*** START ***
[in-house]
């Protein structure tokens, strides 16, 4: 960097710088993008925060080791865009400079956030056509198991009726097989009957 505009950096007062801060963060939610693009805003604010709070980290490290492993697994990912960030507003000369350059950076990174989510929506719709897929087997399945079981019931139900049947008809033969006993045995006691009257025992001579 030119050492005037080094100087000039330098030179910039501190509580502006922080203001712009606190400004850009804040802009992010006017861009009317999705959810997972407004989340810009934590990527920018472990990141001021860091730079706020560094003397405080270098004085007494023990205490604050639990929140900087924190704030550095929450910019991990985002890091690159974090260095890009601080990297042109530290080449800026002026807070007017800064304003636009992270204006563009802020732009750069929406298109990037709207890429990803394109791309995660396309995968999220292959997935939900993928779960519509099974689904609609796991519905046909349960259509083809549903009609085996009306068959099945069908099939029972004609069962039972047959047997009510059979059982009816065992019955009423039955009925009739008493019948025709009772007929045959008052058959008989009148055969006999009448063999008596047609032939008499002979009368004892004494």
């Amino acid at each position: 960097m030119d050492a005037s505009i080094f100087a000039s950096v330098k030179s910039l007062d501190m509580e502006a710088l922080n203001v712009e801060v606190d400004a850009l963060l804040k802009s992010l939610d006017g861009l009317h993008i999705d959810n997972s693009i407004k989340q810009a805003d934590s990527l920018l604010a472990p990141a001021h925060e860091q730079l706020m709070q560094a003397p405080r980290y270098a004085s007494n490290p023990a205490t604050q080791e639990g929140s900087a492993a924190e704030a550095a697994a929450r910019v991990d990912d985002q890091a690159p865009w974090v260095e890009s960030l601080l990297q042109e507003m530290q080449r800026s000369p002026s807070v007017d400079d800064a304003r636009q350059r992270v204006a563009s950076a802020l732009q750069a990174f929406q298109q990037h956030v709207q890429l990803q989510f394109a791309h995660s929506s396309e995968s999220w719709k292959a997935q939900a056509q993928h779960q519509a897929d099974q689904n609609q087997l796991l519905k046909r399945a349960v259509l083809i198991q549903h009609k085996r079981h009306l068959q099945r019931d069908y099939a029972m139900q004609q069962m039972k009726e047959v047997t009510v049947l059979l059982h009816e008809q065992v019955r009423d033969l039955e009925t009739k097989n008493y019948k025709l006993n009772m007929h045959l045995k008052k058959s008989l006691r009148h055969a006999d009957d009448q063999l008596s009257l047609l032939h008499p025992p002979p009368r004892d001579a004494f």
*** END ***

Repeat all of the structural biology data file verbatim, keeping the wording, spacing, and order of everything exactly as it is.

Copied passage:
[in-house]
């Protein structure tokens, strides 16, 4: 960097710088993008925060080791865009400079956030056509198991009726097989009957 505009950096007062801060963060939610693009805003604010709070980290490290492993697994990912960030507003000369350059950076990174989510929506719709897929087997399945079981019931139900049947008809033969006993045995006691009257025992001579 030119050492005037080094100087000039330098030179910039501190509580502006922080203001712009606190400004850009804040802009992010006017861009009317999705959810997972407004989340810009934590990527920018472990990141001021860091730079706020560094003397405080270098004085007494023990205490604050639990929140900087924190704030550095929450910019991990985002890091690159974090260095890009601080990297042109530290080449800026002026807070007017800064304003636009992270204006563009802020732009750069929406298109990037709207890429990803394109791309995660396309995968999220292959997935939900993928779960519509099974689904609609796991519905046909349960259509083809549903009609085996009306068959099945069908099939029972004609069962039972047959047997009510059979059982009816065992019955009423039955009925009739008493019948025709009772007929045959008052058959008989009148055969006999009448063999008596047609032939008499002979009368004892004494």
């Amino acid at each position: 960097m030119d050492a005037s505009i080094f100087a000039s950096v330098k030179s910039l007062d501190m509580e502006a710088l922080n203001v712009e801060v606190d400004a850009l963060l804040k802009s992010l939610d006017g861009l009317h993008i999705d959810n997972s693009i407004k989340q810009a805003d934590s990527l920018l604010a472990p990141a001021h925060e860091q730079l706020m709070q560094a003397p405080r980290y270098a004085s007494n490290p023990a205490t604050q080791e639990g929140s900087a492993a924190e704030a550095a697994a929450r910019v991990d990912d985002q890091a690159p865009w974090v260095e890009s960030l601080l990297q042109e507003m530290q080449r800026s000369p002026s807070v007017d400079d800064a304003r636009q350059r992270v204006a563009s950076a802020l732009q750069a990174f929406q298109q990037h956030v709207q890429l990803q989510f394109a791309h995660s929506s396309e995968s999220w719709k292959a997935q939900a056509q993928h779960q519509a897929d099974q689904n609609q087997l796991l519905k046909r399945a349960v259509l083809i198991q549903h009609k085996r079981h009306l068959q099945r019931d069908y099939a029972m139900q004609q069962m039972k009726e047959v047997t009510v049947l059979l059982h009816e008809q065992v019955r009423d033969l039955e009925t009739k097989n008493y019948k025709l006993n009772m007929h045959l045995k008052k058959s008989l006691r009148h055969a006999d009957d009448q063999l008596s009257l047609l032939h008499p025992p002979p009368r004892d001579a004494f």